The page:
The classic endurance races—Daytona, Le Mans and Sebring—remain the highest-profile and most prestigious challenges in their respective series. But with the 2013 running of the 24 Hours of Daytona around the corner, the motorsport landscape is drastically different from when long-distance racing began, roughly 90 years ago.
This raises a question: In an era dominated by major manufacturers, huge sponsor investments, and an array of technologies far advanced from anything on the road, does endurance racing still matter?
Until the 1970s, long-distance races were contested mostly by small companies in the business of building sports cars. They raced what they sold because racing was advertising, and they relied heavily on their customers for success. You could buy a car from Aston Martin, Ferrari, Jaguar, or a score of other manufacturers now largely forgotten, check your tire pressure, tape a number on your door, and go racing. There were no roll bars, seatbelts, or racing suits—hell, Phil Hill once drove Sebring in a short-sleeved Lacoste shirt. Telemetry and computers were likewise absent, and timing was performed largely by wives and girlfriends with handheld Heuers. There were no swoopy paint jobs or high-profile advertisements.
What was there was a sense of adventure, a feeling that racing was inventing itself, and that you were part of the process. Today, mainstream manufacturers like GM and Audi muster armies to crew: The factory-backed Corvette GT team brings twenty-five crew members, four powertrain experts, a medical team, cooks, and technicians from both Michelin and Bosch. These crews are triage experts, able to bring a badly wounded car back to life and get it back on the track—a far cry from the sport's genesis, when the mere presence of spare parts was a rare occurrence.
The early days of long-distance racing centered on this sense of preservation, and special techniques were employed just to give the car a chance at finishing. To reduce engine stress, many drivers feathered the throttle on upshifts and paused for a moment between gears. At the end of any long straight, you'd begin braking hundreds of yards before you had to, easing onto the pedal and using the engine to do some of the braking. It was about driving slowly, but as fast as possible. There was an odd grace to operating far below a car's potential; you could achieve a rhythm, the car a spectral presence on what was, toward the end of the race, a nearly empty track.
While the old tactics called for caution, and drivers were instructed not to compete with one another (we did anyway, of course), today's strategy is to get one guy in there and have him go like hell... then get the next guy in and have him go like hell, too. Jon Fogarty drives his Daytona Prototype at qualifying speed every lap, while Corvette's Doug Fehan says their pace at —where one lap is more than eight miles long—is less than two seconds off their optimum speed. Save the brakes? Forget about it. Shift slowly? Only if you plan on being left behind.
Outside the car, the differences are just as pronounced. When a driver has finished his turn at the wheel now, he can truly relax: The moment he leaves the car, he's whisked to a private tent resembling a first-class spa. Chefs prepare him a nutritionist-approved meal as he watches live coverage of the event; he can take a shower, get a massage, and change into a fresh suit—even step into a hyperbaric chamber for maximum muscular recovery. Me, I slept in motorhomes and little trailers, wrapped in the same clammy, sweat-soaked driving suit the entire time. It was strange, too: In a place crowded with thousands of people, drivers often had no one to talk to. This was before in-car radios, so you were alone in the car, and communication with your co-driver was limited to the changeovers—ten seconds of cryptic phrases, maybe a couple of shrugs. Rather than rest, I mostly just worried: Did I miss the car coming around? Was something wrong? Would the kid who was supposed to wake me up forget?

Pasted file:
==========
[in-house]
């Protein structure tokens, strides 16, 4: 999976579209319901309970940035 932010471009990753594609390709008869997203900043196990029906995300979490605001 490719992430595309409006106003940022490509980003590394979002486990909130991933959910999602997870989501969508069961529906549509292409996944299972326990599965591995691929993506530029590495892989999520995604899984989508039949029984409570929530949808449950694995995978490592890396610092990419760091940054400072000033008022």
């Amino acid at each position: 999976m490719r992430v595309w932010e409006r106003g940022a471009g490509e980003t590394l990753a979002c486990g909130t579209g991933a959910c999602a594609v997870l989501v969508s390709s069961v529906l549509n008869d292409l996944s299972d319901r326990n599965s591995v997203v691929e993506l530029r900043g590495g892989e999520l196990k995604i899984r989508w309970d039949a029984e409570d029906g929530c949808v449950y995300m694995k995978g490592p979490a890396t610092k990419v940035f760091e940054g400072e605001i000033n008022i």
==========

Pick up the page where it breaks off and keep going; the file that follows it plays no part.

As the hours went by, fatigue became a cloak you couldn't shake off. But the culture of long-distance racing was, and remains, masochistic. That self-punishment reached its extremes at Daytona, which was the toughest—the longest, coldest night; the most noise; the dread of knowing that, very soon, I'd have to go back out and tackle that banking.
Daytona has changed very little; it's still the most punishing of the three. Sebring has been shortened, but the original atmosphere endures: Florida flatness, the smell of orange blossoms mixing with engine oil, and spring-break girls in string bikinis downing beer and cultivating sunburns. Le Mans remains that breathtaking rush along country roads that open to the public just minutes after the race ends.
That's the takeaway: These races are events that transcend mere contests of speed—not just stops on a circuit but seasons unto themselves. And while modern speed and safety would be unfathomable in decades past, Daytona, Le Mans, and Sebring remain the domain of obsessive men exploring the bleeding edge of physical and mechanical possibility, whether that means nursing a 36-hp 1952 Monopole Panhard twice around the clock or going nearly flat-out for twenty-four hours in a diesel-hybrid Audi with fifteen times the power.
Endurance racing sounds an epic note, and competitors understand that significance. Based on the enduring popularity of the major long-distance contests, fans know it too. That's what keeps them coming back.